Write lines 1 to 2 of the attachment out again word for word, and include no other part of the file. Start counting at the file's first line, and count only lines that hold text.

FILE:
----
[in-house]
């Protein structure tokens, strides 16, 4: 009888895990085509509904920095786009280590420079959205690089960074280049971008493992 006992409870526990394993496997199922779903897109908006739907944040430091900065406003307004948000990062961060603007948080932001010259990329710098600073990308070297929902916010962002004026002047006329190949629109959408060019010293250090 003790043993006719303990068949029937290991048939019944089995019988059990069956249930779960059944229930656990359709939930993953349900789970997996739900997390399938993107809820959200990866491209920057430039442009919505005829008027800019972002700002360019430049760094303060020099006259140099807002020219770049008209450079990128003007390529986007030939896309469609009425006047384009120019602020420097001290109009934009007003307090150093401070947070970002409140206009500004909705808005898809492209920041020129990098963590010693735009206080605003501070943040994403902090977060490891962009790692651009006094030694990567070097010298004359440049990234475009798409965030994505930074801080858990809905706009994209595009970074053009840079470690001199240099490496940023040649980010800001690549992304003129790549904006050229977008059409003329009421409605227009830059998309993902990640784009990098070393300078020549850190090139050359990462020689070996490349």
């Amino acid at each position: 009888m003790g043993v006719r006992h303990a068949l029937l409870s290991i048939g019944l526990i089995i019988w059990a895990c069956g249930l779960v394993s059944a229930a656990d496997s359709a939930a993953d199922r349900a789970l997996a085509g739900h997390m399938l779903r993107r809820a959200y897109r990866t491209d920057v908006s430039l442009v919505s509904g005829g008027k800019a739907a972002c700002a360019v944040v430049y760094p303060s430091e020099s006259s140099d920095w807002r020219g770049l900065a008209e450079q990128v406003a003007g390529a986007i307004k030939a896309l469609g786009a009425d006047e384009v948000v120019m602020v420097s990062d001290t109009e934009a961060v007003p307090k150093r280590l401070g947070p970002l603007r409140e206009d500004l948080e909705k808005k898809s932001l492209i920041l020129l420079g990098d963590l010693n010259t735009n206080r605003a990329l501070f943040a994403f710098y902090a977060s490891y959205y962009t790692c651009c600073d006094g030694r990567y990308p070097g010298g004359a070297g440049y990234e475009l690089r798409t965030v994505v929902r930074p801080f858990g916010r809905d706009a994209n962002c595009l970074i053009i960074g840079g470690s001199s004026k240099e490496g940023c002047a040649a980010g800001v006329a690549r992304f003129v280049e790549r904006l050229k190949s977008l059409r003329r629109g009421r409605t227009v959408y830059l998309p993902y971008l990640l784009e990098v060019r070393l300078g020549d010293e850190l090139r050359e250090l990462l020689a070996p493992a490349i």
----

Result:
[in-house]
């Protein structure tokens, strides 16, 4: 009888895990085509509904920095786009280590420079959205690089960074280049971008493992 006992409870526990394993496997199922779903897109908006739907944040430091900065406003307004948000990062961060603007948080932001010259990329710098600073990308070297929902916010962002004026002047006329190949629109959408060019010293250090 003790043993006719303990068949029937290991048939019944089995019988059990069956249930779960059944229930656990359709939930993953349900789970997996739900997390399938993107809820959200990866491209920057430039442009919505005829008027800019972002700002360019430049760094303060020099006259140099807002020219770049008209450079990128003007390529986007030939896309469609009425006047384009120019602020420097001290109009934009007003307090150093401070947070970002409140206009500004909705808005898809492209920041020129990098963590010693735009206080605003501070943040994403902090977060490891962009790692651009006094030694990567070097010298004359440049990234475009798409965030994505930074801080858990809905706009994209595009970074053009840079470690001199240099490496940023040649980010800001690549992304003129790549904006050229977008059409003329009421409605227009830059998309993902990640784009990098070393300078020549850190090139050359990462020689070996490349």